Students everywhere will probably be enjoying their first student loan instalment right about now, but the question is, just how long will that cash injection last? It may be designed to be used for the entire semester, but for most people, it probably won't get that far…
According to research from vouchercloud.com, the average first semester student loan lasts a typical fresher just 52 days – less than two months and well before the all-important Christmas break – with almost a quarter (24%) of it going on alcohol. That's a lot of freshers parties!
The survey asked second-year students whether their initial loan lasted the entire first semester, to which 93% replied that no, it didn't. The most common non-essential thing they spent their money on was alcohol, followed by takeaways, fancy dress costumes, new clothes and decorations for their accommodation.
Perhaps unsurprisingly, 72% of respondents said that they don't want to spend as much of their student loan on alcohol during their second year, but those good intentions may not be enough, as 43% admitted that they know it'll be the same, if not worse, in the year ahead.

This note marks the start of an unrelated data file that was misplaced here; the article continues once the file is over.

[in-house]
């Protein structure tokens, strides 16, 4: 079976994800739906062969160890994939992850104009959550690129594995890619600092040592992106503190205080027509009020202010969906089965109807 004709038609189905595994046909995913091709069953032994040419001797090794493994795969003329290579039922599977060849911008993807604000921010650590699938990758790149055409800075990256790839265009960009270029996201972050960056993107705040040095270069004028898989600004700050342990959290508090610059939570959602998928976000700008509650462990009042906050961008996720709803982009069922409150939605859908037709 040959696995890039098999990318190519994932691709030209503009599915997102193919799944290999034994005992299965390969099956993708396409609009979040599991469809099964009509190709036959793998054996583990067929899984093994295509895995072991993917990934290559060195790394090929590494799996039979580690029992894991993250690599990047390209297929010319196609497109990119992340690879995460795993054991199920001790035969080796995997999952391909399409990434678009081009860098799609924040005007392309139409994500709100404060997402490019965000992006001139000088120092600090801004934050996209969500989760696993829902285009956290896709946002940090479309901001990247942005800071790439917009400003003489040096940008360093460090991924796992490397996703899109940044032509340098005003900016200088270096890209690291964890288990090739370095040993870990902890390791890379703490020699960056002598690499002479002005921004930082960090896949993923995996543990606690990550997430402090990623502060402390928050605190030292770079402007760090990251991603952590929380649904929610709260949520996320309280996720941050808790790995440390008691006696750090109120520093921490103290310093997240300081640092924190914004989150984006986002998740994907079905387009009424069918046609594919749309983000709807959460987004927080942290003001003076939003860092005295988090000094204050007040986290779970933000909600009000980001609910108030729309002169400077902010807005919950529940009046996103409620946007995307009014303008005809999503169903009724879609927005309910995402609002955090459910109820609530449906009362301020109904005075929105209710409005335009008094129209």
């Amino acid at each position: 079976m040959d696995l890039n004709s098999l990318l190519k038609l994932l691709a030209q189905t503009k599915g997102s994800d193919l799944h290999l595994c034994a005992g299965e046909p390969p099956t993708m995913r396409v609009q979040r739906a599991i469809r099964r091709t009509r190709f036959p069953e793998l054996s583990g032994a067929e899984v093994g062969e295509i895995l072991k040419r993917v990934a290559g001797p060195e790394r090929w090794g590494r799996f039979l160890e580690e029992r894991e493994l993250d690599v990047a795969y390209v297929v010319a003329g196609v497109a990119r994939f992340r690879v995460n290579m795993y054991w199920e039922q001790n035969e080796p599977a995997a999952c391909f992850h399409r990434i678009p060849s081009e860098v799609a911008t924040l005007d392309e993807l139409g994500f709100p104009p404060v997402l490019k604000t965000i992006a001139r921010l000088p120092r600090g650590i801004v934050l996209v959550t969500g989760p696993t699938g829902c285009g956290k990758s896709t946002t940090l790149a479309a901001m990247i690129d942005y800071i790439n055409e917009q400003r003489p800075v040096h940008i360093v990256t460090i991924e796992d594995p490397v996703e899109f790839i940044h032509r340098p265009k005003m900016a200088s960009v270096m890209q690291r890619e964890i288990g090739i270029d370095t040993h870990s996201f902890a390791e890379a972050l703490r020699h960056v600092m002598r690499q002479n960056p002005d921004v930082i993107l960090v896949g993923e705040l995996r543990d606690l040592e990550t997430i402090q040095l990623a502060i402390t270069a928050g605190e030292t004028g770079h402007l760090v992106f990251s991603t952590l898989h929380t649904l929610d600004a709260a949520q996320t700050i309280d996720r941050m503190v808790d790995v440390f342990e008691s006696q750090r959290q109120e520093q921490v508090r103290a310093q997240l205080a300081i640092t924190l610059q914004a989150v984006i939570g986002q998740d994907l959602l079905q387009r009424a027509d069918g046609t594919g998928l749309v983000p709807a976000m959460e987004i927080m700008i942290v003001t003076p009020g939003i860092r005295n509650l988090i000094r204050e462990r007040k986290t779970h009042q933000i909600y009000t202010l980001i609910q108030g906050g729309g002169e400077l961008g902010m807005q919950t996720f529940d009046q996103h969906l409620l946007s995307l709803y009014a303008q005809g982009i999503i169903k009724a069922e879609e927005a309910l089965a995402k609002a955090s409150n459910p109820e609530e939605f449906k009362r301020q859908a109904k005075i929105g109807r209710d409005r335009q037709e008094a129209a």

"It's ludicrous that students are spending a quarter of their loan on alcohol during Freshers Week," said Chris Johnson of vouchercloud.com, "yet the other three-quarters of the student loan has to last for roughly three months. We'd recommend students go out and get themselves a part-time job that works around their studies, but receiving student loans and spending them so carelessly leads to bad money habits."
So just how can you make sure that your student loan lasts to the end of the semester? Well, aside from trying not to spend quite so much on alcohol, there are a few habits that you'll probably want to get into. You should always be on the lookout for discounts and vouchers to make your money go further, but setting a budget is the best place to start – it may be a challenge, particularly if it's the first time you've been in control of your finances, but being careful with your spending could pay dividends.
"It's never a bad thing to learn some good practices when it comes to money," added Chris, "such as budgeting, using savings accounts, or even just being a bit frugal and purchasing own-brand items instead of luxury brands; small changes could save you a lot of money in the long run."
Disclaimer: Information is correct as of the date of publication (shown at the top of this article). Any products featured may be withdrawn by their provider or changed at any time.
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